Appeal from the District Court of the United States in the Virgin Islands.
Before BUFFINGTON, WOOLLEY, and DAVIS, Circuit Judges.
This appeal concerns broadly the right of a mortgagor under the law of the Virgin Islands to redeem property sold under foreclosure proceedings, and involves particularly the questions, first, what was the law of the Islands in respect to the right of redemption in force at the time of the execution of the mortgages and at the time of sale, and next, if there were different laws at these times, which is applicable in this instance?
From the well pleaded case we extract these facts:
(a) In 1918, Svend Jorgensen executed in favor of N. W. Thornberg a mortgage for Frcs. 75,000 ($15,000), being a first lien upon three estates, "Longford," "Castle Nugent," and "The Springs," situate in St. Croix, Virgin Islands, and upon live stock found thereon.
(b) At or about the same time Svend Jorgensen executed in favor of the Plantation Company of the Danish West Indies, Limited, Copenhagen, a mortgage for Frcs. 55,000 ($11,000), being a second lien upon the same three estates and later assigned to O. H. Schmieglow of Denmark, and on his death distributed to his widow, Mrs. O. H. Schmieglow. The record of the mortgage shows payment of Frcs. 10,000 on account, and the petition alleges other payments which have reduced the principal debt to less than Frcs. 25,000 ($5,000).
(c) In 1919, Svend Jorgensen executed in favor of N. W. Thornberg another mortgage for Frcs. 6,000 ($1,200), being a first lien upon the estate known as "LaPrevalois," and upon the live stock thereon.
After the death of Svend Jorgensen, the District Court of the Virgin Islands in 1924 awarded these four estates to his wife, Elinor Jorgensen, with full power of disposal.
(d) In 1927, Elinor Jorgensen executed a nortgage in favor of N. W. Thornberg for Frcs. 24,700 ($4,740), being a lien upon all four estates, a third lien upon the three estates mentioned in the first and second mortgages (a & b) and a second lien upon the estate mentioned in the third mortgage (c).
Following default of interest, Thornberg filed in the District Court of the Virgin Islands a petition of foreclosure in the nature of a bill of foreclosure in equity against Elinor Jorgensen, as mortgagor and terre tenant of the four estates (a, b, c & d) and against the Plantation Company of the Danish West Indies, mortgagee under the second mortgage (b), and Mrs. O. H. Schmieglow, the present holder thereof, alleging a balance due upon the first mortgage (a) of Frcs. 81,300 ($16,260), a balance of Frcs. 6,722.50 ($1,344.50) due upon the third mortgage (c) and a balance of Frcs. 25,870 ($5,174) due upon the fourth mortgage (d), together with costs and attorneys' fees, making a total in excess of Frcs. 106,095.50 ($22,778.00).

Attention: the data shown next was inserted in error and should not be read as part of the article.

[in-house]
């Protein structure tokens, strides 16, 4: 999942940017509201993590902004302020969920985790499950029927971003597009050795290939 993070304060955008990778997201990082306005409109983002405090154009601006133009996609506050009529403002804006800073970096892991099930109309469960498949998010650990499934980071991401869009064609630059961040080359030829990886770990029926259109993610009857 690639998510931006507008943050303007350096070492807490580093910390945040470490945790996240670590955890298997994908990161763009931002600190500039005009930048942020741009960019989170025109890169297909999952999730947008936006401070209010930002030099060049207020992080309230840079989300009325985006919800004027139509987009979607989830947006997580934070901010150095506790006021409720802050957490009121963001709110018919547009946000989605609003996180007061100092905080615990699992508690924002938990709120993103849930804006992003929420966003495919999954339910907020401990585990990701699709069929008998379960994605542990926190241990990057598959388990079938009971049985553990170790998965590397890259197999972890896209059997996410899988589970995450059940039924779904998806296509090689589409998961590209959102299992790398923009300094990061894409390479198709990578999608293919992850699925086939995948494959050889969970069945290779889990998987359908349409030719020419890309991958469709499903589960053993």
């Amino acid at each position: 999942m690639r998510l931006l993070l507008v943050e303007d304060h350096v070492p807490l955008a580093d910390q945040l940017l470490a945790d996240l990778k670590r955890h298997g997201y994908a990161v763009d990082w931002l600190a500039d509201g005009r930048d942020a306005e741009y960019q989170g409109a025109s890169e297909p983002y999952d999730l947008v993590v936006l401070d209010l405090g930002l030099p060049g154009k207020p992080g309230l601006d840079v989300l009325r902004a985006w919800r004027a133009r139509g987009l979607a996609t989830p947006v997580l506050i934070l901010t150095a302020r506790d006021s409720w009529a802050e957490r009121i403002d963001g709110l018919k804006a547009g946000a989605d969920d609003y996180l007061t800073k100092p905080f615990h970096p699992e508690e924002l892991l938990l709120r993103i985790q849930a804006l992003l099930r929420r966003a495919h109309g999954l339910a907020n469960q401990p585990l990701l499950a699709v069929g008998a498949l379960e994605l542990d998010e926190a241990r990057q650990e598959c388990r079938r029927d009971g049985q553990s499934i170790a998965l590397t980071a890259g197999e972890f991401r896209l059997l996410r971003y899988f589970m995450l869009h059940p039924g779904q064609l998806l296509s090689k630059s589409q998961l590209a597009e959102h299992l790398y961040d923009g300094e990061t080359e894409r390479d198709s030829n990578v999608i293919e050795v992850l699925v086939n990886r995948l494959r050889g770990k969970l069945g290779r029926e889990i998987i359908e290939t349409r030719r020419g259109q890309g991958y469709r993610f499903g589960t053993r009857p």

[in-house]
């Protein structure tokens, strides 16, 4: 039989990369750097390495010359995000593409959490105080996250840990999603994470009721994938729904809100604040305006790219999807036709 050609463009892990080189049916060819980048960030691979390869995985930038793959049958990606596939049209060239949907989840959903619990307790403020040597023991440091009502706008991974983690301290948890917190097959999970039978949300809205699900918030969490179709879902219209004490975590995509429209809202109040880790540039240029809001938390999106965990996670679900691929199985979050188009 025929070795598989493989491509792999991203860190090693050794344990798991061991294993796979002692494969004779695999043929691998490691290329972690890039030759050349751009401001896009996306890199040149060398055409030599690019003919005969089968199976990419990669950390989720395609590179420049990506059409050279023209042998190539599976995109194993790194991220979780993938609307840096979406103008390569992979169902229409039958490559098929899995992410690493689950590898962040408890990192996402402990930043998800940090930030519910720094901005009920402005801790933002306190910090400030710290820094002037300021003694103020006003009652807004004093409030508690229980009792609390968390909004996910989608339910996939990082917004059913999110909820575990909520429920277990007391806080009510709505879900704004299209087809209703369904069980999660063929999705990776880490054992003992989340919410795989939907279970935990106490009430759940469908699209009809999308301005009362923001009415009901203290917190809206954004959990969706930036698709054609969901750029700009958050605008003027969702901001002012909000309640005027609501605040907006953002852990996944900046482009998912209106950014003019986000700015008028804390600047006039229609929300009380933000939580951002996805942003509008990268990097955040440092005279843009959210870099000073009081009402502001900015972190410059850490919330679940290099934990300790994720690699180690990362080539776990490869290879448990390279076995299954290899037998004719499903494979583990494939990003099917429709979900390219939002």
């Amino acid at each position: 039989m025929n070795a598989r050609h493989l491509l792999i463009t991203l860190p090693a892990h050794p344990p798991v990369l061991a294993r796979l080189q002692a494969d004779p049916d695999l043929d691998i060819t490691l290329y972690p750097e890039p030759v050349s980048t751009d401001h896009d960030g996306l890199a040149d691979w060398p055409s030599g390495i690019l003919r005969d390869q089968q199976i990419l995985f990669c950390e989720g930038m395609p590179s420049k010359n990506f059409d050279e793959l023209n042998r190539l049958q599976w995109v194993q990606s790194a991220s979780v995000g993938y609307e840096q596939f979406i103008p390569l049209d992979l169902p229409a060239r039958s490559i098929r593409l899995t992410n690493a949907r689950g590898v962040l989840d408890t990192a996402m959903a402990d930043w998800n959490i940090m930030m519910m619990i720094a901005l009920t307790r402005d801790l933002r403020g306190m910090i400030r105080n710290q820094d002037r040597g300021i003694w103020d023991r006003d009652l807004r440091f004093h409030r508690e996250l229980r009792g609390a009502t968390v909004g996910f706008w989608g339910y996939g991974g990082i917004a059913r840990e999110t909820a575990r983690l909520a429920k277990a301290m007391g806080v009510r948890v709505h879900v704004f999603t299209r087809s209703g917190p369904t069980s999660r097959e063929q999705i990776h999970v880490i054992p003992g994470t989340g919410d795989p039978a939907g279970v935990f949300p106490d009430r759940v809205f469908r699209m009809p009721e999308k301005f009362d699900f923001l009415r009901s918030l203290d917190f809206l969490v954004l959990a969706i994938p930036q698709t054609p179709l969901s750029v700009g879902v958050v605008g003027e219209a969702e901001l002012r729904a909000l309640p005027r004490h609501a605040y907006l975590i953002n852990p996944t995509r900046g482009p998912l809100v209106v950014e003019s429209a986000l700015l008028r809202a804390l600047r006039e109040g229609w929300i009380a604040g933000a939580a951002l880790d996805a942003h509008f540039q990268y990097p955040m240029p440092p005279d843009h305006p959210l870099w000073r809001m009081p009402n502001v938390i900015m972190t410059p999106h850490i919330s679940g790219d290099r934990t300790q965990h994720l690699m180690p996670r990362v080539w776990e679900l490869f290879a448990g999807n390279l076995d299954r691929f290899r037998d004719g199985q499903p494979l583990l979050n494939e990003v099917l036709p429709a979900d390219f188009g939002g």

Elinor Jorgensen appeared and contested the mortgage foreclosure.
The court appointed a receiver and later issued execution. This was in 1931. The estates and the cattle upon them were sold to Thornberg, the petitioning mortgagee, for Frcs. 106,000 ($21,200). After exceptions by the respondent, Elinor Jorgensen, claiming a year within which to redeem the property, the court confirmed the sale and ordered a deed by the sheriff to the purchaser without right of redemption. From this decree of confirmation Elinor Jorgensen has appealed, raising several more or less related questions. The first is:
Did the local law in force in the Virgin Islands when the United States acquired them on the seventeenth day of January, 1917, grant to a mortgagor the right to redeem property sold under foreclosure of a ...